There has been a large increase in the number of home owners interested in updating their laminate coutnertops with paint. The problem is that many of these home owners take short cuts in their paint job and find themselves dissatisfied with the results and replacing the counter anyway. The truth is that you must take the time to paint your laminate countertops correctly if you want great results. It is hard work, but it can save you hundreds of dollars in the long run. So take the extra time to follow these steps and you will be glad you did in the end.


Before you do anything to your laminate countertops, you need to get all of the dirt and grease build-up off. All of that excess build-up will make it hard for the primer and paint to stick to the surface of your counter so do not skip this step. Get some TSP and a rag and thoroughly clean every part of the laminate. Then wipe down with a wet washcloth and let it dry.

Cover Everything

While your countertop is drying, start protecting your kitchen or bathroom from runaway paint. Paint has a funny little way of getting on everything you do not want it on, so if it is anywhere near where the paint will be, cover it. Cover the floor, sink, appliances, cabinets and backsplash with plastic and secure it around the edges with painters tape. As much as a pain as this is, you will be glad you did when you look at all the paint that made it's way on the plastic.


Once the countertop is dry and the area around it is protected, it is time to get out some fine grit sandpaper. Lightly sand the surface of the laminate to rough it up and give the paint a little more to grip to. You do not want to change the shape of the countertop though, just take off the shine that makes it hard for paint to stick to it. After it has been sanded, wipe off the countertop with a towel to get any of what is leftover from sanding off. You do not want these small particles in your paint job.


Next comes the primer. Using a primer that has been designed for non-porous surfaces, apply a light coat with a roller. Let that coat dry and then apply the next coat of primer in the same manner. Avoid heavy coats at all costs, as thick coats will make chipping easier and can cause dripping on the edges of the countertop.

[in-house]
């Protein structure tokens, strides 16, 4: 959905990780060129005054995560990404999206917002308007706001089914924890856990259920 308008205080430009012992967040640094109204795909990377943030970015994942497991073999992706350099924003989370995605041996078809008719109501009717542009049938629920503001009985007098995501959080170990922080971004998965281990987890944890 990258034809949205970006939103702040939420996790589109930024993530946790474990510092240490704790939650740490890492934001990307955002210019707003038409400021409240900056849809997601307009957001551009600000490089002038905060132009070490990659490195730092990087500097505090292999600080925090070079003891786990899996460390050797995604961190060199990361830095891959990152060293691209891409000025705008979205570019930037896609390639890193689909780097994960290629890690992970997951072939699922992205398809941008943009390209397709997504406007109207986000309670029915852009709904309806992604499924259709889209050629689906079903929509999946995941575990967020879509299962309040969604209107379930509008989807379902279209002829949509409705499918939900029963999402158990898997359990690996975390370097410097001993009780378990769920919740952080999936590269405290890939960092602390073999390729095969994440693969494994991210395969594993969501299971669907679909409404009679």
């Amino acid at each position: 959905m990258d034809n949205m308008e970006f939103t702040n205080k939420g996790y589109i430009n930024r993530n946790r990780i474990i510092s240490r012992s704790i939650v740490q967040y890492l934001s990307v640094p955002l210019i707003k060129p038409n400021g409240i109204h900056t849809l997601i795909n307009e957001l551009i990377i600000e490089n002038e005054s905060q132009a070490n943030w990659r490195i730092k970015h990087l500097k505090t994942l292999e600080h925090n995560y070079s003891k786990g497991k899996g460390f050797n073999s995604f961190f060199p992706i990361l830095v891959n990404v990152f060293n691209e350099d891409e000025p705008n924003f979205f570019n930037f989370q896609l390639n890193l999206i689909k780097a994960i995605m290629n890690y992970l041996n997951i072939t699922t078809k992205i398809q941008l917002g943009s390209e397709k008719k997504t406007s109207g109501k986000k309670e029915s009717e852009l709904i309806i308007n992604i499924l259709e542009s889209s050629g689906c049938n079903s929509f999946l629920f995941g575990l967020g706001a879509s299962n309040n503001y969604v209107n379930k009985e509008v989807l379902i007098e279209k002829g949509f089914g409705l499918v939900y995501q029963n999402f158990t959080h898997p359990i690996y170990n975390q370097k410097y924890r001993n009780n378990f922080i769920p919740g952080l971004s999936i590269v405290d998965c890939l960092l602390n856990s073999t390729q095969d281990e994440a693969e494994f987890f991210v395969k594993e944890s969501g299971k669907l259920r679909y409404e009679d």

Apply Paint

After the final coat of primer has dried, it is time to apply some paint. Melamine paint is one of the best paint options for laminate countertops and it can come in any color you see fit. Just apply with a paint roller in light coats the way you did the primer. Let the final base coat dry completely before continuing.

If you desire is for granite looking countertops, you are going to need to do a little more work. Get a piece of paper to test on, apply your base coat and get out some sponges and other colors. Try different techniques with your sponges and different color combinations until you find your perfect look. Then repeat that same technique and color combination on top of your base coat on your countertop. If you mess up, apply your base color over top and try again.

Protect the Finish

Once your countertop is the perfect color, you are going to want to protect it with polyurethane. This clear coating should be applied in several light coats with a fresh paint roller. Most people who have had success painting their laminate countertops apply between 6 and 8 coats of polyurethane. This take quite a bit of time because of the time these coats take to dry, but it is well worth it for a long-lasting finish. You can use either a matte or high-gloss finish for this top coat depending on the look you want.

When the final top coat has dried, you can remove the tape and plastic to admire your work. However, it is best to give your new finish a day or two to sit untouched to let the paint cure. Though this painting process is time consuming and even a little tedious, doing it properly the first time will ensure a finish that will last you for years and will receive numerous complements. More importantly it will save you the significant cost of completely replacing your laminate countertop.